[In a moment of interesting synchronicity, the two most interesting books that I’ve read lately (The Overstory by Richard Powers and The Heart of Trauma by Bonnie Badenoch) share an interest in Suzanne Simard’s research into the communities of trees:]
Dr. Suzanne Simard (2016) of the University of British Columbia and her colleagues have illuminated the underground pathways that connect groves of trees. Threads of fungus interact with tree roots and direct carbon, water, and nutrients to plants most in need of support, often the younger ones. This fosters a purposeful sharing of resources that helps the entire ecosystem of trees and plants flourish, fostering the beautiful canopy of branches and leaves.
In much the same way, we humans join our inner worlds with one another through many pathways that are largely below conscious awareness. When we are truly present with one another, the silent resources of attention, responsiveness, and love flow in a way that nourishes healing. As we come face to face with one another, we may find shelter like this canopy of trees while the mysterious underground of deep connection works its magic and we may be supported in becoming therapeutic presences in our daily walk in the world.
- Bonnie Badenoch, in The Heart of Trauma: Healing the Embodied Brain in a Context of Relationships (2018). See Suzanne Simard’s TED talk here.
[For some time now the three central values in our mission statement have been “justice, beauty and compassion.” Today, some thoughts on beauty that may be relevant to current global issues:]
One day Dostoevsky threw out the enigmatic remark: “Beauty will save the world”. What sort of a statement is that? For a long time I considered it mere words. How could that be possible? When in bloodthirsty history did beauty ever save anyone from anything? Ennobled, uplifted, yes – but whom has it saved?
There is, however, a certain peculiarity in the essence of beauty, a peculiarity in the status of art: namely, the convincingness of a true work of art is completely irrefutable and it forces even an opposing heart to surrender. It is possible to compose an outwardly smooth and elegant political speech, a headstrong article, a social program, or a philosophical system on the basis of both a mistake and a lie. What is hidden, what distorted, will not immediately become obvious.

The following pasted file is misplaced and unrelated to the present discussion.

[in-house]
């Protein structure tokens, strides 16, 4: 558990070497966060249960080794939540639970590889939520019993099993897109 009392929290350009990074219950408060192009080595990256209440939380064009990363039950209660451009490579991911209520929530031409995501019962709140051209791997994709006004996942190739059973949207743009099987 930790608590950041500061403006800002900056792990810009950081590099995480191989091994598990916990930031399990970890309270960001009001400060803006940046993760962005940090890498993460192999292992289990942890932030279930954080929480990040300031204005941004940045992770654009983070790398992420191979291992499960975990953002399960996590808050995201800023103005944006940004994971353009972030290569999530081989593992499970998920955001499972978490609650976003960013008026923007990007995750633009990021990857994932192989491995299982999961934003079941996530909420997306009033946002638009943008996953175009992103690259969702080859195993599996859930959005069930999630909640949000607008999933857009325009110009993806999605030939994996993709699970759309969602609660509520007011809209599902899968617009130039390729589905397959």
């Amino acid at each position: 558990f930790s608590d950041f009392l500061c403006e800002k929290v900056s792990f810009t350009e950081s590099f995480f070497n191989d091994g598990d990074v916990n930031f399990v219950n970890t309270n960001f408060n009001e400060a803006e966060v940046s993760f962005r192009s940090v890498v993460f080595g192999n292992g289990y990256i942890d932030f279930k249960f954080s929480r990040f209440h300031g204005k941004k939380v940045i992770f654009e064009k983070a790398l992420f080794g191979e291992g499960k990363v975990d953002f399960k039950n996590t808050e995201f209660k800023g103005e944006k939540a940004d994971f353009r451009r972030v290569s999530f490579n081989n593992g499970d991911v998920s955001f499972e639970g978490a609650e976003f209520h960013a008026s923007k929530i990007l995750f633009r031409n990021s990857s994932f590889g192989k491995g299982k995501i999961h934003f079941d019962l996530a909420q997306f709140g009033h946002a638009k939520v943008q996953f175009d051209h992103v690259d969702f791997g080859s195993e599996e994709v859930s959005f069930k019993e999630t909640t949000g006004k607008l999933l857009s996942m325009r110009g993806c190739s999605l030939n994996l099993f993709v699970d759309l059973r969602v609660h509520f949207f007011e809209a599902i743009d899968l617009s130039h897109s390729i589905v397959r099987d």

Then a contradictory speech, article, program, a differently constructed philosophy rallies in opposition – and all just as elegant and smooth, and once again it works. Which is why such things are both trusted and mistrusted.
In vain to reiterate what does not reach the heart.
But a work of art bears within itself its own verification: conceptions which are devised or stretched do not stand being portrayed in images, they all come crashing down, appear sickly and pale, convince no one. But those works of art which have scooped up the truth and presented it to us as a living force – they take hold of us, compel us, and nobody ever, not even in ages to come, will appear to refute them.
[From a book the faculty read together last academic year:]
“In our era, it is not enough to be tolerant. You tolerate mosquitoes in the summer, a rattle in an engine, the gray slush that collects at the crosswalk in winter. You tolerate what you would rather not have to deal with and wish would go away. It is no honor to be tolerated. Every spiritual tradition says love your neighbor as yourself, not tolerate them.”
― Isabel Wilkerson, Caste: The Origins of Our Discontents
Building communities that practice understanding, loving-kindness and compassion may be the most important thing we can do for the survival of our world.
[A few years ago, Katie Gorrie introduced me to the writing and unique voice of bell hooks – the pen name of Gloria Jean Watkins who died yesterday. Some of you might have first heard of bell hooks from a class (probably taught by Katie!) or come across her writing on your own, but I’ve noticed several alumni posting tributes today to what they’ve learned from bell hooks. Here are a couple short but profound quotes that have been a part of our “daily rhythms”:]
- “To know love we have to invest time and commitment….Dreaming that love will save us, solve all our problems or provide a steady state of bliss or security only keeps us stuck in wishful fantasy, undermining the real power of love — which is to transform us.”
- “The practice of love is the most powerful antidote to the politics of domination.”